Oliver Hart of Harvard split this year’s No­bel Prize in eco­nomics for his work on incomplete contracts.

Imag­ine an in­ven­tor who needs to dis­tribute a new prod­uct. Suc­cess will prob­a­bly ride more on the in­ven­tor’s choices than on dis­tri­b­u­tion. So it makes sense for the in­ven­tor to have the power to make the big de­ci­sions. The way to do that is for the in­ven­tor to be what econ­o­mists call the “resid­ual claimant.” That is, the in­ven­tor has the rights not only to the in­ven­tion but also to the dis­tri­b­u­tion chan­nels.

What happens in a company when the managers do not have the incentive for overall firm success, but rather are rewarded on things like profits?

I’ve seen many folks in these positions focus so much on the short term that they often miss opportunities to gain traction by taking a leap that might require a temporary stall in operations or retooling of something internal.

Sometimes you have to give the machine a tuneup or even buy a new machine, and if managers aren’t incentivized in the right way, they can “leave that worry for the next person” who will fill that role and let an opportunity to leap forward pass them by.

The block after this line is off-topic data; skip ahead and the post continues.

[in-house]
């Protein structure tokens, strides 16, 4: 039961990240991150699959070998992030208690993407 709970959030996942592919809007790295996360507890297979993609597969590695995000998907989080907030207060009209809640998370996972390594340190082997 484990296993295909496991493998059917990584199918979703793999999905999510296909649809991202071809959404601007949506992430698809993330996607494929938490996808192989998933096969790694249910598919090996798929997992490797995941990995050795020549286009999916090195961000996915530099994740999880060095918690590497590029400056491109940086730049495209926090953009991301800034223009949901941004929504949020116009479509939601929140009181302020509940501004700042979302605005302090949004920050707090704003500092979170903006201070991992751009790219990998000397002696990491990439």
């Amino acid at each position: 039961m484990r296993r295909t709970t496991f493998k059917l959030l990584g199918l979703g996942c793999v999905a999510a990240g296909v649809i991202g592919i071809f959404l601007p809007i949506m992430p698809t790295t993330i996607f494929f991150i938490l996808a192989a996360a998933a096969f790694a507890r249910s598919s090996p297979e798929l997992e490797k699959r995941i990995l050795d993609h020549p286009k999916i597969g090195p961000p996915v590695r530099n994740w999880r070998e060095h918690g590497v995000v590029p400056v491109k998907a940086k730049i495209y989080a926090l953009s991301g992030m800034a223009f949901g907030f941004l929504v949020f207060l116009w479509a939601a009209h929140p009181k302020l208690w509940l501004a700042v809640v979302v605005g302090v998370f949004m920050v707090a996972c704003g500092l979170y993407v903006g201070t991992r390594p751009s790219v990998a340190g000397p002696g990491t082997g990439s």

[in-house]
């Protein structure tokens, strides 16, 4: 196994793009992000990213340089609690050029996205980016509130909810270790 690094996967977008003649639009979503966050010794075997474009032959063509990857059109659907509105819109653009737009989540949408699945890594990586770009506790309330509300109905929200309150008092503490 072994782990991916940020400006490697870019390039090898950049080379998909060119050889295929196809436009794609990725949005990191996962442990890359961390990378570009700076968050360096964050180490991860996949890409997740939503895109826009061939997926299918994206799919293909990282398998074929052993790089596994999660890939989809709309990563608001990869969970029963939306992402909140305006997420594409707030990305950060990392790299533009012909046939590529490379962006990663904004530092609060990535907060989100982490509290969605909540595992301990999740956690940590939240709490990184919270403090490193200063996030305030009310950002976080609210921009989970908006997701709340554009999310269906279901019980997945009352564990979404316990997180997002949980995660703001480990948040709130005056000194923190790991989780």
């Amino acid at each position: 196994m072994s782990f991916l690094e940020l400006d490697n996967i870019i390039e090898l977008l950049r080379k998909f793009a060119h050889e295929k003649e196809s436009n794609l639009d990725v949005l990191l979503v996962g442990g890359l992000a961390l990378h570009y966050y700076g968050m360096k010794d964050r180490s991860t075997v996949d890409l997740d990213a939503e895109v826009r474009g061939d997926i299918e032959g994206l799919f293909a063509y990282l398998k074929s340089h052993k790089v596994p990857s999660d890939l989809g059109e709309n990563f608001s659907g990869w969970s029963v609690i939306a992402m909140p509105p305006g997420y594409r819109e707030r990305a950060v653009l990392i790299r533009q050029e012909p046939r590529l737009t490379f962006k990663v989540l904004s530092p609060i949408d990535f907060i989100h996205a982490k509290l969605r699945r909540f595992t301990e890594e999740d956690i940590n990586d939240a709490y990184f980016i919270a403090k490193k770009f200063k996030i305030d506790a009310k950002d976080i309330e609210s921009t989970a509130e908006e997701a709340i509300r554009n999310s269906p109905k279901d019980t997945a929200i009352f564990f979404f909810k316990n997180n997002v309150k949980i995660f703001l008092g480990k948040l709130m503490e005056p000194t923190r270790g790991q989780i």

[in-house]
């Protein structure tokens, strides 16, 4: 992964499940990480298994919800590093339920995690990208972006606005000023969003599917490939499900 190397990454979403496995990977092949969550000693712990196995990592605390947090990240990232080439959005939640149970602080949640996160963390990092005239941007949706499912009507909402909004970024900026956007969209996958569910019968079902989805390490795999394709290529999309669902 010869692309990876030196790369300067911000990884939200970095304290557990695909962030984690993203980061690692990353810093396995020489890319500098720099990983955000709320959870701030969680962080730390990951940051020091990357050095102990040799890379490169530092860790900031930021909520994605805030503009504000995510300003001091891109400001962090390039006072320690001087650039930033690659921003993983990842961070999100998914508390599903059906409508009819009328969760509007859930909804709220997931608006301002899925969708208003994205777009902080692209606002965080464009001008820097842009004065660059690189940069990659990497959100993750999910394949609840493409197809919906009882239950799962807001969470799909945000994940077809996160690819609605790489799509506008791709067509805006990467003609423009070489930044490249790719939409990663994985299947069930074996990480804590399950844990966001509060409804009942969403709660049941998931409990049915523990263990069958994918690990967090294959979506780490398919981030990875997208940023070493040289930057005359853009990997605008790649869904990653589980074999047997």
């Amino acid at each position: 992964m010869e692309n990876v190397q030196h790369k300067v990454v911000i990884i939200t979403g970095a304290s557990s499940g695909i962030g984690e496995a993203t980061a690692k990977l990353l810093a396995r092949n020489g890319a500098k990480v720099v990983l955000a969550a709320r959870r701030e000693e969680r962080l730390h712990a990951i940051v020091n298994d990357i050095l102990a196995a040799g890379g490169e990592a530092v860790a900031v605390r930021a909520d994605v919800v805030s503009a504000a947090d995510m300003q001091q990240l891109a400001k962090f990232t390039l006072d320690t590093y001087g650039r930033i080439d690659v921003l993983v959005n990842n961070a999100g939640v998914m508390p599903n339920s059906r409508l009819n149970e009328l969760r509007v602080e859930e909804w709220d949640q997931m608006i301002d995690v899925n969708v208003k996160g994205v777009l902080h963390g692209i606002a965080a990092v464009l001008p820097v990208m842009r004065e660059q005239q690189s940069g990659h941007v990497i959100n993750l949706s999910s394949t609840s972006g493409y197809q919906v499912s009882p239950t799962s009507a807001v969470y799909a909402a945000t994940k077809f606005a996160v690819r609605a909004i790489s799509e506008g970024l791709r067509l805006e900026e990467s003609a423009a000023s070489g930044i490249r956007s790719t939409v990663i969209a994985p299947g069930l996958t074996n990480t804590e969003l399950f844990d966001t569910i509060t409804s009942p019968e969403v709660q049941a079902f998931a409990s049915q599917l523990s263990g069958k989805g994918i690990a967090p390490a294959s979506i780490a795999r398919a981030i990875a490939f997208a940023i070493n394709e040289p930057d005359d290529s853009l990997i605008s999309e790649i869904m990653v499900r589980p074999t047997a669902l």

All employees at the Ritz-Carlton are famously empowered to spend up to $2000 without managerial approval to solve a problem.

Can we apply this same thinking to innovation? I’ve worked with many companies where employees and managers have great intuition in marketing, but never float the necessary ideas to the top in favor of politics and “picking battles”.

If you are at the top, I implore you to design compensation around encouraging successful innovation; and encourage everyone to speak up when they have these intuitions.

The culture of “They’ll never approve this.” Is of your own making. It’s yours to unmake.